BY KENNETH MUFUKA This week, I found myself in a remote part of Zimbabwe, among the magic hills of Nyanga in Chief Tangwena paramountcy. Except for the one tarred road which ends just behind the General Hospital, the roads have become impassable. The hills are spiritual; hyenas, mountain lions and goblins share the misty (guti) filled landscape.
That part of Zimbabwe is a land filled with myth and legends, men 10-feet tall and goblins in partnership with hyenas that visit villages to scare little boys and girls who curse their parents.
Nationalist Edgar Tekere, in his biography said as he, Chief Tangwena and Robert Mugabe traversed the mountains into Mozambique, “spiritual lions” (mhondoro) made their presence felt as they rustled the grass beside their path to freedom.
A few years ago, in Saunyama chieftainship, in the village of Bande, an evil man died and was buried. No one said anything good about that man. That same night, people in the village swore that his friends, a troop of hyenas (considered messengers of the devil) dug his body up from the grave and took it to their master.
My assistant, Angie Mikiri, while showing off her physical prowess, found herself chasing a flame lily, until she realised she had strayed from the mountain climbers she was leading and that flame lilies do not flower in the winter.
It was a rude awakening.
This where, 6000 feet above sea-level, Major Herbert MacIllwaine perched the Troutberg Inn in 1947, lit a fire in its lobby whose fire has never been put out.
A lonely fisherman, who had set up a campfire by the Tsanga River conservatory, swore to me, a trout jumped into his frying pan before he could count to 10.
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If you have never been to the Nyangani (meaning cow’s horn) range, you should rightly be locked up.
A school built by an angel
But we found angels too in this mystic range.
Right in the middle of the devastating inflation, in 2012, armed only with love and faith Richard Saziya and John Sanders bought a lumber cutting machine from China for U$19 000. Surrounded by carefully managed pine forests around the Tsanga River, they started on a business journey, which has taken them beyond their imagination.
Richard, a carpenter, designed a lumber kit priced below US500 for a three-roomed cottage. The mark of genius is to see what everybody else has failed to see. Nyanga mountains, and the Troutbeck-Selbourne-Claireborne Estates area form the Riviera for holiday seekers running away from the hot Zimbabwe summers. Tsanga Timbers have a six-month advance order book for their customers. Everybody and his nephew who regard themselves as somebody has a cottage hanging on some unreachable mountain cliff. Winters drive away the pesky mosquitoes.
Richard and partner grew wealthy and mighty in stature even as the Zimbabwean economy was going through some shenanigans.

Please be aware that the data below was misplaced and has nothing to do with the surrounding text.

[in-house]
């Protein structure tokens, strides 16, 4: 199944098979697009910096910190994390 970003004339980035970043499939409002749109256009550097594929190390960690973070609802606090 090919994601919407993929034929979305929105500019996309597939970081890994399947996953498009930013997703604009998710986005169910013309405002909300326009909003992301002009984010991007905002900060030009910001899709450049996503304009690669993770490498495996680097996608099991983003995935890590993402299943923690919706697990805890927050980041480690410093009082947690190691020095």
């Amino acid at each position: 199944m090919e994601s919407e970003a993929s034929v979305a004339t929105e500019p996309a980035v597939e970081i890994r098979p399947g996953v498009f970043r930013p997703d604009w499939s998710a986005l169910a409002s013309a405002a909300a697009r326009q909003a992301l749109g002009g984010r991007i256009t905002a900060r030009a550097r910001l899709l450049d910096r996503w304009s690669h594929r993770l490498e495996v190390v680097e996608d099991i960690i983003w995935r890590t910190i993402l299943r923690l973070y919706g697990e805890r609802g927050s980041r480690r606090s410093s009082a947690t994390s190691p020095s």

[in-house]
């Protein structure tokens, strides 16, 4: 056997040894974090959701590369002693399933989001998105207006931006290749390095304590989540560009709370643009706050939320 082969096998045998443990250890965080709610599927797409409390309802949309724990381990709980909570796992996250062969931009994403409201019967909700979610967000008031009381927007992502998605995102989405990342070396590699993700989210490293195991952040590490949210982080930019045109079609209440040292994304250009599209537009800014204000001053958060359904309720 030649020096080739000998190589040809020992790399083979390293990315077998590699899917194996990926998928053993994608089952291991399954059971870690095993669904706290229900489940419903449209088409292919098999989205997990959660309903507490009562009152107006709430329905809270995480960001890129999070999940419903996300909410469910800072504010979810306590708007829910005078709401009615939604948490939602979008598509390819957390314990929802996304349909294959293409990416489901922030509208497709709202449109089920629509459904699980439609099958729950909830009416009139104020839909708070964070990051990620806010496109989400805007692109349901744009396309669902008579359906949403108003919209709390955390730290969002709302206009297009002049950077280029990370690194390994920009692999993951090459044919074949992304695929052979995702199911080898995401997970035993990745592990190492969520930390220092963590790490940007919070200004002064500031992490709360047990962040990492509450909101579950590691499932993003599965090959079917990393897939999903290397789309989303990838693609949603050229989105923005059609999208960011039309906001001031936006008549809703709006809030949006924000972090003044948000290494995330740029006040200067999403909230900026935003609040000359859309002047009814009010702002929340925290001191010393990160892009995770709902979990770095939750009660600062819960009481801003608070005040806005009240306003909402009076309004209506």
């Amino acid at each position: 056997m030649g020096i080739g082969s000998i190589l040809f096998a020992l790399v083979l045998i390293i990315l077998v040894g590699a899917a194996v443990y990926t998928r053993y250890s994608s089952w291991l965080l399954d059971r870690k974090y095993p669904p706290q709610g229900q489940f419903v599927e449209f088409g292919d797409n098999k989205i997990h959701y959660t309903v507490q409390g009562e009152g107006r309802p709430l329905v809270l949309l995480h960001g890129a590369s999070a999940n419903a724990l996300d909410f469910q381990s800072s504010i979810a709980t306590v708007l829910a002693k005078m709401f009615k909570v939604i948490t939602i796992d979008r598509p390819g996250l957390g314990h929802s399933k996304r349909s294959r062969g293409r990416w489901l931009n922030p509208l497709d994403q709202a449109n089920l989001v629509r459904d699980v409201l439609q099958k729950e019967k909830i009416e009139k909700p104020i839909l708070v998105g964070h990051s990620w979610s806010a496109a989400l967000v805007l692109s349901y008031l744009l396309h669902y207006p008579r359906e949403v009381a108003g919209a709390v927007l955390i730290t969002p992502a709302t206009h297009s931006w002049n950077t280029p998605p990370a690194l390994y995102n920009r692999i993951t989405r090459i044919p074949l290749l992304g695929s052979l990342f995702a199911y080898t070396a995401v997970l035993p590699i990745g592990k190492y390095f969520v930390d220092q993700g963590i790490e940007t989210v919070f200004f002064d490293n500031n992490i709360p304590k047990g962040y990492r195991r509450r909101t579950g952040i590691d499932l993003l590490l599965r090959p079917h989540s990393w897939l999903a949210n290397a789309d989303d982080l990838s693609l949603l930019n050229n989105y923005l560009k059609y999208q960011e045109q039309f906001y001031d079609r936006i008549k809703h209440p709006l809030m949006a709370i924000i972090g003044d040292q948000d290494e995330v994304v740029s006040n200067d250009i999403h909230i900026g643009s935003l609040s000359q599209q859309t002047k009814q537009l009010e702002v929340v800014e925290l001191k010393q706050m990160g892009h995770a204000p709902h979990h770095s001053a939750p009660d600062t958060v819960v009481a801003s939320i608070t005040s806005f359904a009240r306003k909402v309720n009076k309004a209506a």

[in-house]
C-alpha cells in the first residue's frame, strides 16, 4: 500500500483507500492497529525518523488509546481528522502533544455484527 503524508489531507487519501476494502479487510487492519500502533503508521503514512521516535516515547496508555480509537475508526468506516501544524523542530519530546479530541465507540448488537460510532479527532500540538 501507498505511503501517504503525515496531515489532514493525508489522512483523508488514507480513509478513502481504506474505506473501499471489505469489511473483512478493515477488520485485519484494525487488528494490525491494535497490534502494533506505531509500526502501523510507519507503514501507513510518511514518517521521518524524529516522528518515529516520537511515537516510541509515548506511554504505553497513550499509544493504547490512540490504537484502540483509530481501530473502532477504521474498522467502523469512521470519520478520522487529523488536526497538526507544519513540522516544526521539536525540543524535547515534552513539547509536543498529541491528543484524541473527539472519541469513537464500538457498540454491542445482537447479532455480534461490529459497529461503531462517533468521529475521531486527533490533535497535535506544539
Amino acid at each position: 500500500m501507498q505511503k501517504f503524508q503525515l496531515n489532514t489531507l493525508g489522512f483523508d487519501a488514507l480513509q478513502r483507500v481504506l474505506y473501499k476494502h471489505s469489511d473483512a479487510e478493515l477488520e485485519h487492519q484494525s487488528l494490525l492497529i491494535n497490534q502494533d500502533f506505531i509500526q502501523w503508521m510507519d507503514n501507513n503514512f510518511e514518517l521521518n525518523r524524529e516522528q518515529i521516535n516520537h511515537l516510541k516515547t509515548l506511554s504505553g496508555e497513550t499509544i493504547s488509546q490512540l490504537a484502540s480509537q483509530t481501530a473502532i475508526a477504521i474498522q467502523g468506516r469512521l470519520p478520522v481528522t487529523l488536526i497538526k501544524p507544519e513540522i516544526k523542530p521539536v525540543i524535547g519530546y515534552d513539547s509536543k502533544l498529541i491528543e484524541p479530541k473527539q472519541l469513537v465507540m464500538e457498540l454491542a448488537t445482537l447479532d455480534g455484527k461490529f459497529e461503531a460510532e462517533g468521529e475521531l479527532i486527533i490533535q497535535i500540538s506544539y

The real story
Richard and his wife, Beauty and their four children are unassuming Seventh Day Adventists. Whatever good fortune came their way, they attributed it to God’s favour.
Richard rarely gives interviews, and so does his daughter, a director at Mountview Primary. All she could say to me was: “We are honoured by your presence at the school.”
Adventists believe that a man’s works speak for themselves. “If words fail, then say a few curse words to draw attention,” said Mother Theresa of Bangladesh.
So, Richard and Beauty quietly built a neat little primary school for those among us who were less fortunate.
Mountview Primary has not raised its school fees for six years, forcing Richard to subsidise expenses. As the Zimbabwe dollar plays a yo-yo game, and the more the Saziyas dip into their resources, they find their faith deepened.
The school provides lunches and transport for the K-7 schoolers. A source told me a juicy story. When the school kombi driver failed to turn up, Richard drove the school bus. A spicy parent, judging him by his clothes, started to say some juicy words as to why he was late.
But there is more. Richard has built what Americans call a soup kitchen, to feed the needy in his hometown of Nyanga.
A Mr Langeveldt, head of the school, asked if I can find words of encouragement for the young learners. Many years ago, I started an after-school programme in the United States for inner city kids ages four-12.
Their singular problem was the lack of self-esteem and the belief that the world was waiting to “get them and lock them up in a jailhouse”.
So, I composed a poem, adapted from President Barack Obama’s advice to his two daughters, Malia and Sasha, then 10 and 12.
I am somebody in God’s eyes
I am a super kid
Super kids do not do stupid things
I can do anything if I put effort and time
If you are not part of the solution
Get out of my way
So, I can follow my dream
In my programme, which we called Precious Kids, we sang that poem every day before we started our lessons. In a few weeks, there was a marked increase in the learners’ attention and results so much so that some of our kids were accused of copying.
Mountview learners liked the poem and before I left the school, they were singing it in the corridors.
Langeveldt was amused but feared and prayed that some naughty learners, now emboldened, would not twist a part of the poem to say: “Mommy don’t do stupid things. If you are not part of the solution, move out of my way and let me pursue my dream.”
It is a school with a big heart.
The school is truly a labour of love by its founders and staff. They serve the poorest and the needy among us with sacrificial love, asking nothing in return. Though the family will be alarmed by the attention that this article will draw, nothing but good can come out of such recognitions.
- Professor Ken Mufuka was on a lecture tour of East and Southern Africa. He can be contacted at firstname.lastname@example.org